AMD Ryzen 7 1700 Linux Benchmarks – The Zen you should buy

AMD Ryzen 7 Box
AMD Ryzen 7 Box

All three of the launch AMD Ryzen 7 parts are very close in performance. We previously posted the AMD Ryzen 7 1700X benchmarks based on Ubuntu 14.04 LTS which uses an older kernel. Today we have linux benchmarks of the AMD Ryzen 7 1700, and this is the chip you should buy. We did want to point to our guide on installing Linux kernel 4.10.1 for Ubuntu and the one for Ryzen and CentOS which is realistically the kernel you need to be using. Even if you need to use Ubuntu 14.04 or 16.04 LTS versions, if you are using Rzyen using older kernels will likely cause crashing. The AMD Ryzen 7 1700 is an extremely interesting part. It has the same 8 cores/ 16 threads as the higher-end CPUs. It can be overclocked with little effort. It also has a much lower TDP at 65W.

Test Configuration

For our Ubuntu 14.04 with kernel 4.10.1 benchmarks we standardized on a very simple platform. Note, we are going to include the Ryzen 7 1700X with kernel 4.10.1 and this platform in our results.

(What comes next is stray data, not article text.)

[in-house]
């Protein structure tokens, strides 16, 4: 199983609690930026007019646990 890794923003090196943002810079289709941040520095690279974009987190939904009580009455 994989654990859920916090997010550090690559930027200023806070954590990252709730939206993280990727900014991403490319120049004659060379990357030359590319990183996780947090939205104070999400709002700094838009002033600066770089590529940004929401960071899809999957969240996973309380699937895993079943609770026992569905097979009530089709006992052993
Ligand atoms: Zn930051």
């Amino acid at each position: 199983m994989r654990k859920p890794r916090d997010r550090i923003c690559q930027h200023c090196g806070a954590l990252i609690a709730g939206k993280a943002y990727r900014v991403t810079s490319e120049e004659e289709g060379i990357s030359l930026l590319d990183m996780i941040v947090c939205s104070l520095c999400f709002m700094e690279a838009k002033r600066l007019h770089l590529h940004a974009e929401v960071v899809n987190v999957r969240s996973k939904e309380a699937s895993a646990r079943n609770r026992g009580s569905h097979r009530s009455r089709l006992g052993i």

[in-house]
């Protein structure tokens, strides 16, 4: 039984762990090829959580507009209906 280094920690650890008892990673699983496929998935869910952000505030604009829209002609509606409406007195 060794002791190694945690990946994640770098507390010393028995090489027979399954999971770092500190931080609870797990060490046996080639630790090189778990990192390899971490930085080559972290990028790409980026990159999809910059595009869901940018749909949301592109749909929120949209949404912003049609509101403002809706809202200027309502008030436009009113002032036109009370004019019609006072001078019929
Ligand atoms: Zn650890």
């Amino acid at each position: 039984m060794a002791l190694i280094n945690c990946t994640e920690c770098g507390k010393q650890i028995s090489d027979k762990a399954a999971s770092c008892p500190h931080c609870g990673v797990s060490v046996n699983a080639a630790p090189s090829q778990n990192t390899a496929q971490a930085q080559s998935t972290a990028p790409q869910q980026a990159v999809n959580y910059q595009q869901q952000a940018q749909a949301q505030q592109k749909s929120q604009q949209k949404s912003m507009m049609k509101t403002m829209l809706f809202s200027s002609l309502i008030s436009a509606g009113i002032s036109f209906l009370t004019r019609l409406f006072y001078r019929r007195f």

Unfortunately, AMD did not highlight Linux benchmarks for the Ryzen launch and was not keen to have the new chips tested with Linux. Here are the side-by-side Ryzen 7 1700 and Ryzen 7 1700X platforms in the process of being setup.

AMD Ryzen 7 1700 And Ryzen 7 1700X Twin Test Platforms
AMD Ryzen 7 1700 And Ryzen 7 1700X Twin Test Platforms

Why the AMD Ryzen 7 1700 is the Zen you should buy

The AMD Ryzen 7 1700 is priced significantly lower than the 1700X ($329 v. $399) but the price difference does not stop there. The AMD Ryzen 7 1700 retail packaging also includes the AMD Wraith Spire Cooler with its RGB LED ring.

AMD Wraith Coolers For Ryzen Launch
AMD Wraith Coolers For Ryzen Launch